A Song for Those Who Don’t Have Much of Anything

 

I don’t know how to praise you

I am not qualified

I am a ball of sin and regret

Smooth outside, worn

By experience and cynicism

What can I do

That you would want?

What kind of words

What kind of song

What kind of dance?

How would you want me glorifying you?

I can’t see it

My senses dulled

My spirit raw

My hope has fled like the bird who

Is at least is credited with impulse

I have no church organ here

(my neighbors thank me in absentia

for what is absent)

I do not sing

I do not practice

I do not dance (don’t ask me)

Unless you want a waltz

(or, faster, a polka)

I pray in silence, wondering from time to time

How much that counts

 

I cannot fathom what would please you

I am afraid to think on glory

For my failure at it

I leave my zeal mired below

 

Maybe I could read a song of David

Or of a prophet—Deborah? Ezekiel?

Tennyson? Nikki Giovanni? Sharon Olds?

Adrienne Rich?

Reaching for these was homework

Still bearing the cachet

Of lack of will

I read them on my own and more

I think they are beyond me, too

 

I could build something

I don’t have the talent

Sometimes I make something from

What is strewn around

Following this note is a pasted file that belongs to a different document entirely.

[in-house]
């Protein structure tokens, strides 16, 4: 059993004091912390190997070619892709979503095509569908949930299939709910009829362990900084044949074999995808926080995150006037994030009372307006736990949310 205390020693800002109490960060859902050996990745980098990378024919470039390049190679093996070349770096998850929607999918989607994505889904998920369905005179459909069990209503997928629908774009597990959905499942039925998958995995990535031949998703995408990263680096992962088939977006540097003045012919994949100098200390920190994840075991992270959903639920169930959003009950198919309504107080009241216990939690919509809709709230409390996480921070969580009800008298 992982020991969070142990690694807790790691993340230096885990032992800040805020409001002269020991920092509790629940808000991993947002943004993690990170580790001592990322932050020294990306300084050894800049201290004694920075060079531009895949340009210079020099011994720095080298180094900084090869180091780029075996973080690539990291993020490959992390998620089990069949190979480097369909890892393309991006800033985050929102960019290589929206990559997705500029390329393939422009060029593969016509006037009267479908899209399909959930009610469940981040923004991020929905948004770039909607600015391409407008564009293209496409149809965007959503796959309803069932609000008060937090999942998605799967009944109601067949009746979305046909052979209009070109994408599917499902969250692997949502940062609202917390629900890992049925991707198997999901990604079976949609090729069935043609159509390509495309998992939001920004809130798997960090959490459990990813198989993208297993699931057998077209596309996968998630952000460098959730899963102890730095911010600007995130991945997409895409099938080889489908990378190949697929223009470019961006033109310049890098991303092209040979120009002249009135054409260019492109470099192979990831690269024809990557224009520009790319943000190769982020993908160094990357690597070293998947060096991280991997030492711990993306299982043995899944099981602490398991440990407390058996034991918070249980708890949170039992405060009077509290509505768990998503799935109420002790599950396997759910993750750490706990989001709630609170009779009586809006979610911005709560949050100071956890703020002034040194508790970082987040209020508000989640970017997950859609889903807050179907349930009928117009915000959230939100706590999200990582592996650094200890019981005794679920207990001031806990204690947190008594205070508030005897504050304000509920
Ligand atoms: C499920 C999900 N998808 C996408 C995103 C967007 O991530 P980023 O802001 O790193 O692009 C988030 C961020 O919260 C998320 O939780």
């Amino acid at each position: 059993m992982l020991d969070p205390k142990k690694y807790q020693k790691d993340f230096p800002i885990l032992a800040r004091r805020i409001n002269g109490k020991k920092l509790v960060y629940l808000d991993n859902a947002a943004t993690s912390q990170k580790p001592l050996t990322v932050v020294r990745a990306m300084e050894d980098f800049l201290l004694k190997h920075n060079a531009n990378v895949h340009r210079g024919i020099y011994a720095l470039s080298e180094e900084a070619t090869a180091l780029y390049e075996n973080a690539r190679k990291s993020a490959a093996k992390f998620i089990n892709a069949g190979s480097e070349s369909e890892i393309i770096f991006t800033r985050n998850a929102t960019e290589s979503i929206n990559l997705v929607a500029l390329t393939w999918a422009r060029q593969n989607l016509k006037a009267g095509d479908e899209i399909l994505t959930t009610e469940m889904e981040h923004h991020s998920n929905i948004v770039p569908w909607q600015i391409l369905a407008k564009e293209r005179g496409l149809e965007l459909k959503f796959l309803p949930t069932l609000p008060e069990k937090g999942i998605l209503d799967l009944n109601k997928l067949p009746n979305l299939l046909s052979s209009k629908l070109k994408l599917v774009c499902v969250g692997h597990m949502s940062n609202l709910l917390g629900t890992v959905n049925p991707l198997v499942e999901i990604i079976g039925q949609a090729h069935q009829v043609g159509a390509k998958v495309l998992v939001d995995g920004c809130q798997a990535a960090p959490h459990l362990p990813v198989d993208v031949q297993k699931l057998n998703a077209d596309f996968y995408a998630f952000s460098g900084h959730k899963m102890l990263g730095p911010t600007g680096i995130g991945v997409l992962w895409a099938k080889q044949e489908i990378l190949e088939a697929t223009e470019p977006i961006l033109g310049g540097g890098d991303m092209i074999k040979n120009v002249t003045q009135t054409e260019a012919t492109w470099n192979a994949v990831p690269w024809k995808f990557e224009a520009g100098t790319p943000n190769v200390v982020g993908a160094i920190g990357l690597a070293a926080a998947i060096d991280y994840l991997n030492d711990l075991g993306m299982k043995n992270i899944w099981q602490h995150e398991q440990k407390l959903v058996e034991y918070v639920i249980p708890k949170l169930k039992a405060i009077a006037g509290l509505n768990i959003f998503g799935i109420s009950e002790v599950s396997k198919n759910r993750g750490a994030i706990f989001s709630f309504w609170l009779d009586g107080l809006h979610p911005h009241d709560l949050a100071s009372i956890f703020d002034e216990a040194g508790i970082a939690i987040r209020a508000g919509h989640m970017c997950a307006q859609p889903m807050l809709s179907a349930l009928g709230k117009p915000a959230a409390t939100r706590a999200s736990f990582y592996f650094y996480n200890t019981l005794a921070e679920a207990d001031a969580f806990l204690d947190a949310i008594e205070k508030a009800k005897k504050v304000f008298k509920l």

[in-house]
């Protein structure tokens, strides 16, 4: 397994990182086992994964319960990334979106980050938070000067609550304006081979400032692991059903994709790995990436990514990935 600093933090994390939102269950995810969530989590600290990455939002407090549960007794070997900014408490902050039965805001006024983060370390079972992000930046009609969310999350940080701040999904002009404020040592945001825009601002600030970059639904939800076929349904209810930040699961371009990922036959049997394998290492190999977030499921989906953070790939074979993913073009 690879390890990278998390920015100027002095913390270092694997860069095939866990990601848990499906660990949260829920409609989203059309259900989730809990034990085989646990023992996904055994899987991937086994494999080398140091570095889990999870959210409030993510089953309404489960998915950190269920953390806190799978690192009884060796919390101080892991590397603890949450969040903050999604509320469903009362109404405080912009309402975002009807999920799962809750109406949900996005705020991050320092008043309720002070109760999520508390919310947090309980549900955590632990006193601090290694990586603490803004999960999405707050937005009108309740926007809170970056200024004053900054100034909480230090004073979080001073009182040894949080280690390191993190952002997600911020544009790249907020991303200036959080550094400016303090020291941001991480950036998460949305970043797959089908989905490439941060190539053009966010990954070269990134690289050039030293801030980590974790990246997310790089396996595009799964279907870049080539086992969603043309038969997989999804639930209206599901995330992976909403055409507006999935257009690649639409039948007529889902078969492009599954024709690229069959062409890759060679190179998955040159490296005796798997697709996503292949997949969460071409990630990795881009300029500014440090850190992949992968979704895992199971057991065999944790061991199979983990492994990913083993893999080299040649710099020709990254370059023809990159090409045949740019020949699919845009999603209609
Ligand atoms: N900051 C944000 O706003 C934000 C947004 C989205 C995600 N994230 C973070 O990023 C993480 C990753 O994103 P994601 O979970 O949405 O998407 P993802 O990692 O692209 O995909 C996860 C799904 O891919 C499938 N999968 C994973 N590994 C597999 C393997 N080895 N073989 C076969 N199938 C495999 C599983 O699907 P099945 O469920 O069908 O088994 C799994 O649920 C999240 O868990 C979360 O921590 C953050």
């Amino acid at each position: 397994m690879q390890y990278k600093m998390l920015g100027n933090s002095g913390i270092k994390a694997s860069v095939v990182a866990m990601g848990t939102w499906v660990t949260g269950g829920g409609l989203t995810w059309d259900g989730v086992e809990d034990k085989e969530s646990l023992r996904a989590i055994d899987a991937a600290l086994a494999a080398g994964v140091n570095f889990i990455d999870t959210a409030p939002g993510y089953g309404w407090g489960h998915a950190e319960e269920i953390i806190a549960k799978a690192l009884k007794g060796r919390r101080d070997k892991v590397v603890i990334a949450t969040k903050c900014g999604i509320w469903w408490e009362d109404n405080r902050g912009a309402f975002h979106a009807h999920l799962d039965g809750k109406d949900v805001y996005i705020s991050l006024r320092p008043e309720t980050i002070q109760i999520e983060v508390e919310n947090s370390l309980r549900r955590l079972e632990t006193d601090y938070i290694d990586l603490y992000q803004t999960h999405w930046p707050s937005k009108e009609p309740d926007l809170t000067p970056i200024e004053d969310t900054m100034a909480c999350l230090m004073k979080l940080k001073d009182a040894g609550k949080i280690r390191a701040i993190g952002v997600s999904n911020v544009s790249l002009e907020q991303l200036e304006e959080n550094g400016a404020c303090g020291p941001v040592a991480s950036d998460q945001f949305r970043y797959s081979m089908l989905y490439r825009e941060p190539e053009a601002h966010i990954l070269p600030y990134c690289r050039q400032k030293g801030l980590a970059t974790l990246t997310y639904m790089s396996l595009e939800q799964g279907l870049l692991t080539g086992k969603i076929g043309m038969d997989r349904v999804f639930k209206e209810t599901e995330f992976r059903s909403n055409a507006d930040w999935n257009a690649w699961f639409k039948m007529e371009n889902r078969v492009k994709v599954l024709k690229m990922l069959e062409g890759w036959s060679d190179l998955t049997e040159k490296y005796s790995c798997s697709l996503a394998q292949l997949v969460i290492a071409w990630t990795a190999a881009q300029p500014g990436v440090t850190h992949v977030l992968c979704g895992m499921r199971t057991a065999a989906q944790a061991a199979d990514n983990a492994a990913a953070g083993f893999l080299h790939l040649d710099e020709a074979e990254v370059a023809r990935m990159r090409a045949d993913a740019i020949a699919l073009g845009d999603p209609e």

These are on display

And are religious

Maybe extra credit

I could read speculation

Of a world that’s better

Help others do the same

Ursula K. Le Guin (The Word for World

Is Forest), Anthony Horowitz

(Raven’s Gate), Robin McKinley (The

Blue Sword)

Tennnyson again

(In Memoriam, that’s hard)

But the spirit-work’s already done by these

I should give something of my own

For all that it’s performance,

I’m not sure church has it, either

Though I won’t blame for trying

(for being trying, that’s

another story)

 

Maybe I will in my halting way

Land on something that will last

Enough for praise

And even pleasure

From the maker

Who counts sparrows and stems of hair

And might not reckon me

And mine

So bad

Close enough for jazz

Slender spiral of

What might pass for praise

 

C L Couch

 

 

Photo by Amy Baugess on Unsplash